As in yours WebSite is noted, "her mishaps, however, tended to be relatively minor". And, also, "she does not run into hills while trying to push through in bad weather. She doesn't get hopelessly lost and wander around until she runs out of gas. She has no mid-air collisions or in-flight structural failures. She never has to use a parachute. And she doesn't get hurt. The only injury she ever received was a cut on the scalp when she flipped her Vega onto its back in Norfolk" (end of citate).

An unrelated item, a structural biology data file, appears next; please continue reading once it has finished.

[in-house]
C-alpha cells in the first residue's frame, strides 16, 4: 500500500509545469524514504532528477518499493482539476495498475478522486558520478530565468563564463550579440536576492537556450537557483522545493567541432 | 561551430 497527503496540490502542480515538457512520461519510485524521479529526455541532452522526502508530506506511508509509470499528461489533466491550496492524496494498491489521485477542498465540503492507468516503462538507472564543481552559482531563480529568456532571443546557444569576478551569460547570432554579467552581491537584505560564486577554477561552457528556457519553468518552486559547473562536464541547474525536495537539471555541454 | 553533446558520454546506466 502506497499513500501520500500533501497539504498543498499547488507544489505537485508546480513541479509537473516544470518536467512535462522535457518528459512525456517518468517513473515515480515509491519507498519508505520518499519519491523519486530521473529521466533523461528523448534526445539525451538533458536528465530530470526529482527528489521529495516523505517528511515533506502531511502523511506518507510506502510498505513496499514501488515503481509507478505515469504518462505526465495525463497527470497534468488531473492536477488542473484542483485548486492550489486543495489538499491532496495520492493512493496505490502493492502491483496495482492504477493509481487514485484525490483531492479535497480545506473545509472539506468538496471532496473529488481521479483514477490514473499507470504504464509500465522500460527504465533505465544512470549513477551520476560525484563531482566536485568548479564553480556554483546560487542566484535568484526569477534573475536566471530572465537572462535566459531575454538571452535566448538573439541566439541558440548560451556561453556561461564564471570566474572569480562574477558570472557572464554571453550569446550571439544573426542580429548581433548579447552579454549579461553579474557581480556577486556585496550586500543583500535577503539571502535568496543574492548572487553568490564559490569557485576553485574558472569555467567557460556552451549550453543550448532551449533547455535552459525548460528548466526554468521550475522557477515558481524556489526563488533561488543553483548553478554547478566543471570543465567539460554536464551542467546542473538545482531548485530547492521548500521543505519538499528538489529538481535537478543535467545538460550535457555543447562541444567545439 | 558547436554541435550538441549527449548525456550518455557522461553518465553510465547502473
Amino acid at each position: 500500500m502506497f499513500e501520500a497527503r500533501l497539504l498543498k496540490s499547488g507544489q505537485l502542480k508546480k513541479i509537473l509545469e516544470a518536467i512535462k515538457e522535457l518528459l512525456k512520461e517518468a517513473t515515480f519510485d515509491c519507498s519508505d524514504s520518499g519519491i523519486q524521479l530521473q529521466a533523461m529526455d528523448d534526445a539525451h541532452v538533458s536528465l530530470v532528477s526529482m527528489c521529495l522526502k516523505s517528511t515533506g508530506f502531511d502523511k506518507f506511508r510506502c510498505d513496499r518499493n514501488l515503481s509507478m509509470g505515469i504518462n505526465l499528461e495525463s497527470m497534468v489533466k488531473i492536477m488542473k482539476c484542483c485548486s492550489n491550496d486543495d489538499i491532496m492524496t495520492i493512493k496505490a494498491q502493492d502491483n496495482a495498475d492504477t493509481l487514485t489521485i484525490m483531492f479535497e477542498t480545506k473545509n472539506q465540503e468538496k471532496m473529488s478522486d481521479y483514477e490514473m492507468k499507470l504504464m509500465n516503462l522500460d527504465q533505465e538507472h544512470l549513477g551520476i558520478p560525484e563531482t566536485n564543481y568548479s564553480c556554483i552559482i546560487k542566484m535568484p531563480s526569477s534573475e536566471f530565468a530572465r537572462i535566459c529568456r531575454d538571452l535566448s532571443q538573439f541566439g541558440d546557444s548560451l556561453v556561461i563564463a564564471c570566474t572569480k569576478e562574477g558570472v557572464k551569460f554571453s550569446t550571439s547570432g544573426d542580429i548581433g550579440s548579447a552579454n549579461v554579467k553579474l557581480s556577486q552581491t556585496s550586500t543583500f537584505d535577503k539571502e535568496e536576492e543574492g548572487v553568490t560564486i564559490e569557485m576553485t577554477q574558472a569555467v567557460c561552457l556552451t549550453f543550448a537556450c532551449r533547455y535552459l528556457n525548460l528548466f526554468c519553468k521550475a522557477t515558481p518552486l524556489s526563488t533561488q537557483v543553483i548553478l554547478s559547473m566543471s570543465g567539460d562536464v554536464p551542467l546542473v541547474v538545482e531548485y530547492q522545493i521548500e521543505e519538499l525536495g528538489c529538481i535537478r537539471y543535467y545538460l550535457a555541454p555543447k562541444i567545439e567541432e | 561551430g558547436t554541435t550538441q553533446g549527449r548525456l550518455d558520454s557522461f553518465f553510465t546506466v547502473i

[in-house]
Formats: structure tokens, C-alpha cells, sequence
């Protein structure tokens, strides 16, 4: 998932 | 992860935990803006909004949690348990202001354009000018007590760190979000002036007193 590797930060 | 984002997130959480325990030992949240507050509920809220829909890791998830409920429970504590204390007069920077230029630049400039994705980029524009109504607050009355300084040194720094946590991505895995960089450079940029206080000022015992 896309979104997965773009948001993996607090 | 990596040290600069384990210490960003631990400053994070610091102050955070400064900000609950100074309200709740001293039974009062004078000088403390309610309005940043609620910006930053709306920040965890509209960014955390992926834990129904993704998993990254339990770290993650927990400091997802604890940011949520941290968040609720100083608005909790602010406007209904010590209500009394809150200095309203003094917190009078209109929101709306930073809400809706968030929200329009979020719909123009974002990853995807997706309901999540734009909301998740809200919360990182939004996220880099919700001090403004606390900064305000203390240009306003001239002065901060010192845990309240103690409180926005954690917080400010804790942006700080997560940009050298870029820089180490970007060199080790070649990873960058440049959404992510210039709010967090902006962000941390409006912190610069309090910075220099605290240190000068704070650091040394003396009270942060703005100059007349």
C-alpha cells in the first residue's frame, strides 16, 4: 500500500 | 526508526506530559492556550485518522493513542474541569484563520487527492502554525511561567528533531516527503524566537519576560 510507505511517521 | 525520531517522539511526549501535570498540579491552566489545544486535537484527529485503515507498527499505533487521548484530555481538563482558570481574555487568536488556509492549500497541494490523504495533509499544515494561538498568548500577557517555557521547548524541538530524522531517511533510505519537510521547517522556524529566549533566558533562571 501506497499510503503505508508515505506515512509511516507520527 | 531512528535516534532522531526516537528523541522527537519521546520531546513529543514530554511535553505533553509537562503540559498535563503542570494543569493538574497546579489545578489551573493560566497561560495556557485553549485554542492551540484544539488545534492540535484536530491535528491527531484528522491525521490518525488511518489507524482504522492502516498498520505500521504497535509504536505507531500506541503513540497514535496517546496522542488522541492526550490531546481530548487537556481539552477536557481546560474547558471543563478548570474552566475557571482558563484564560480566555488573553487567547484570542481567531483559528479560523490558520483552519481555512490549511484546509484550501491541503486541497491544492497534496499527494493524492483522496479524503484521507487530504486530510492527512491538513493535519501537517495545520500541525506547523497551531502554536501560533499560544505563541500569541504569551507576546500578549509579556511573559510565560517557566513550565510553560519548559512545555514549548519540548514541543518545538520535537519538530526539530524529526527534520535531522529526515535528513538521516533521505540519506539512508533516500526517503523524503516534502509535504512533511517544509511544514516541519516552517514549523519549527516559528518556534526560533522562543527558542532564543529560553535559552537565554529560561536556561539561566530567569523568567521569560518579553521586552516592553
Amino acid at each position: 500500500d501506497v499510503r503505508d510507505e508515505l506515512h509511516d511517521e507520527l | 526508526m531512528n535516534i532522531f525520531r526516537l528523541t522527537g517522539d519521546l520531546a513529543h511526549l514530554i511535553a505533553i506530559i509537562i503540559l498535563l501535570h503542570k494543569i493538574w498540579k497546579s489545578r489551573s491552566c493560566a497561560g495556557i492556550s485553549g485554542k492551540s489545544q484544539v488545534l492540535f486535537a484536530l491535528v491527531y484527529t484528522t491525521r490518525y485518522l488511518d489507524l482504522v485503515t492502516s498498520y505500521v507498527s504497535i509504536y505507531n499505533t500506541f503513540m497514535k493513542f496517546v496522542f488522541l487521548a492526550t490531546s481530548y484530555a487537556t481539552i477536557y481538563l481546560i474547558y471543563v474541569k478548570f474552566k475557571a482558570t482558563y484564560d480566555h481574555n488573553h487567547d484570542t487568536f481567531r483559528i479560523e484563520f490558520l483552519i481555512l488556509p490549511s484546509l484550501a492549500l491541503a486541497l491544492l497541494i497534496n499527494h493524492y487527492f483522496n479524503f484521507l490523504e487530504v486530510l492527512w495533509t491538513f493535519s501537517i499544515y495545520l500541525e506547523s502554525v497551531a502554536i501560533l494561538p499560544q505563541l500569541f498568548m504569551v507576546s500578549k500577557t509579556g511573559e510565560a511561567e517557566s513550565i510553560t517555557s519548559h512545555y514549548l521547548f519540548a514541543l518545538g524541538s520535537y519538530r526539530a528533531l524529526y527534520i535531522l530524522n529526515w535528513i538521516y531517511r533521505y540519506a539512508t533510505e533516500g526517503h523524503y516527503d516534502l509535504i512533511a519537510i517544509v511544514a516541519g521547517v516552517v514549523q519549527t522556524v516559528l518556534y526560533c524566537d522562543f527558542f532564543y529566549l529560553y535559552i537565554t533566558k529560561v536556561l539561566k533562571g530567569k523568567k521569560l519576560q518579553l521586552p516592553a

And it must be added, that very few relatively more serious accidents (Vega flipping, autogiro crash and Electra groundloop) take place in different places and times, in different plane's types and by technically different reasons - and no repeats. So there were no regularity or dependence between them, and there is not a base for conclusions about A.E.'s principal deficiences in some aspects of flying. If one fly more time in non-standart situations (strongly overloaded planes as the Electra, or the pioneering constructions as the autogiro, etc.), and experimenting again and again, - one will have more accidents. It is clear. This is a question of statistics - not skills. In these conditions the skills consists in keeping situations under control, and exits from it without fatal consequences for pilot, another people and a planes. End we can see, that even in this situations no one was killed or seriously injured, and planes not fatally destroyed (if I remember correctly, Atlantic Crossing in 1932 maked after repair on same Vega!).